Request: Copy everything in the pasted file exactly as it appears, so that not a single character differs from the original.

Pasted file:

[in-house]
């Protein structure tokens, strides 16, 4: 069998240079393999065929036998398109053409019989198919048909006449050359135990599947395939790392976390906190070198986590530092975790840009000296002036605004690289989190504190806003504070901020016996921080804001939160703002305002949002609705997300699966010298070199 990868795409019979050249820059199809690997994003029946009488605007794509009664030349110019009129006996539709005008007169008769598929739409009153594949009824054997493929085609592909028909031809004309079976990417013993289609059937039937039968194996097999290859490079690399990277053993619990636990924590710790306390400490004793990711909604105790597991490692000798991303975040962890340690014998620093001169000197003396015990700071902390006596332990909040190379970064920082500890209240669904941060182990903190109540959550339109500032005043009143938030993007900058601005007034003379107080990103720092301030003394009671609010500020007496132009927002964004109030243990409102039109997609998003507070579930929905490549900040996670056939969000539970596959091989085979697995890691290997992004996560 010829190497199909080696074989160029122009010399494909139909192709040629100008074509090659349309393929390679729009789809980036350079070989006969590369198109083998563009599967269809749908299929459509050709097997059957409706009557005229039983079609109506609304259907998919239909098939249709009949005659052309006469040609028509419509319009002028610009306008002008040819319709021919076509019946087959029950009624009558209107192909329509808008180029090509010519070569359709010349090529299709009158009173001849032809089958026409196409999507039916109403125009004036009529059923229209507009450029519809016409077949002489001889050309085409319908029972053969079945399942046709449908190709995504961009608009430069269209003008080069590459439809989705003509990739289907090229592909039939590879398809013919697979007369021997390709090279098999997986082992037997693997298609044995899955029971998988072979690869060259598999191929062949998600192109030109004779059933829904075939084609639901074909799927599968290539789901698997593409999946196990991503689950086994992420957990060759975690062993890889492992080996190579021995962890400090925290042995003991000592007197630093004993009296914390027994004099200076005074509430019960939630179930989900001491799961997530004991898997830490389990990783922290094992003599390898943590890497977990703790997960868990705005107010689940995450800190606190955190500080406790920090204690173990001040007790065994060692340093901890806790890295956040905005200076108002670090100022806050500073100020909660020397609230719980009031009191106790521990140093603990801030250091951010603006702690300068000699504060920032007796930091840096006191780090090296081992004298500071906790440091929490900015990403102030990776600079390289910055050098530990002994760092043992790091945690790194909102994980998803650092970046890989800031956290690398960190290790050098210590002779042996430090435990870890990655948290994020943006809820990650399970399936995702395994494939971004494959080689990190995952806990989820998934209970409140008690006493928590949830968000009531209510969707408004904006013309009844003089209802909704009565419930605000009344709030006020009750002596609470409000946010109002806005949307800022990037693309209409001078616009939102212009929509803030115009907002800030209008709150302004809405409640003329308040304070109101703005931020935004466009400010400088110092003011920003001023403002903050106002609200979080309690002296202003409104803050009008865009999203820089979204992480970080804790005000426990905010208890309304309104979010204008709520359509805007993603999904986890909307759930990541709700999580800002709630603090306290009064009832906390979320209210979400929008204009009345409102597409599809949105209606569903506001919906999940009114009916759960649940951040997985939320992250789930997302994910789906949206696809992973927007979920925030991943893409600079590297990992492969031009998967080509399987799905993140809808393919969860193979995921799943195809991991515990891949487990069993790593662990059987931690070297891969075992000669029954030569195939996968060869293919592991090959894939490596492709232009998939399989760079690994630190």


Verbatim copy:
[in-house]
């Protein structure tokens, strides 16, 4: 069998240079393999065929036998398109053409019989198919048909006449050359135990599947395939790392976390906190070198986590530092975790840009000296002036605004690289989190504190806003504070901020016996921080804001939160703002305002949002609705997300699966010298070199 990868795409019979050249820059199809690997994003029946009488605007794509009664030349110019009129006996539709005008007169008769598929739409009153594949009824054997493929085609592909028909031809004309079976990417013993289609059937039937039968194996097999290859490079690399990277053993619990636990924590710790306390400490004793990711909604105790597991490692000798991303975040962890340690014998620093001169000197003396015990700071902390006596332990909040190379970064920082500890209240669904941060182990903190109540959550339109500032005043009143938030993007900058601005007034003379107080990103720092301030003394009671609010500020007496132009927002964004109030243990409102039109997609998003507070579930929905490549900040996670056939969000539970596959091989085979697995890691290997992004996560 010829190497199909080696074989160029122009010399494909139909192709040629100008074509090659349309393929390679729009789809980036350079070989006969590369198109083998563009599967269809749908299929459509050709097997059957409706009557005229039983079609109506609304259907998919239909098939249709009949005659052309006469040609028509419509319009002028610009306008002008040819319709021919076509019946087959029950009624009558209107192909329509808008180029090509010519070569359709010349090529299709009158009173001849032809089958026409196409999507039916109403125009004036009529059923229209507009450029519809016409077949002489001889050309085409319908029972053969079945399942046709449908190709995504961009608009430069269209003008080069590459439809989705003509990739289907090229592909039939590879398809013919697979007369021997390709090279098999997986082992037997693997298609044995899955029971998988072979690869060259598999191929062949998600192109030109004779059933829904075939084609639901074909799927599968290539789901698997593409999946196990991503689950086994992420957990060759975690062993890889492992080996190579021995962890400090925290042995003991000592007197630093004993009296914390027994004099200076005074509430019960939630179930989900001491799961997530004991898997830490389990990783922290094992003599390898943590890497977990703790997960868990705005107010689940995450800190606190955190500080406790920090204690173990001040007790065994060692340093901890806790890295956040905005200076108002670090100022806050500073100020909660020397609230719980009031009191106790521990140093603990801030250091951010603006702690300068000699504060920032007796930091840096006191780090090296081992004298500071906790440091929490900015990403102030990776600079390289910055050098530990002994760092043992790091945690790194909102994980998803650092970046890989800031956290690398960190290790050098210590002779042996430090435990870890990655948290994020943006809820990650399970399936995702395994494939971004494959080689990190995952806990989820998934209970409140008690006493928590949830968000009531209510969707408004904006013309009844003089209802909704009565419930605000009344709030006020009750002596609470409000946010109002806005949307800022990037693309209409001078616009939102212009929509803030115009907002800030209008709150302004809405409640003329308040304070109101703005931020935004466009400010400088110092003011920003001023403002903050106002609200979080309690002296202003409104803050009008865009999203820089979204992480970080804790005000426990905010208890309304309104979010204008709520359509805007993603999904986890909307759930990541709700999580800002709630603090306290009064009832906390979320209210979400929008204009009345409102597409599809949105209606569903506001919906999940009114009916759960649940951040997985939320992250789930997302994910789906949206696809992973927007979920925030991943893409600079590297990992492969031009998967080509399987799905993140809808393919969860193979995921799943195809991991515990891949487990069993790593662990059987931690070297891969075992000669029954030569195939996968060869293919592991090959894939490596492709232009998939399989760079690994630190």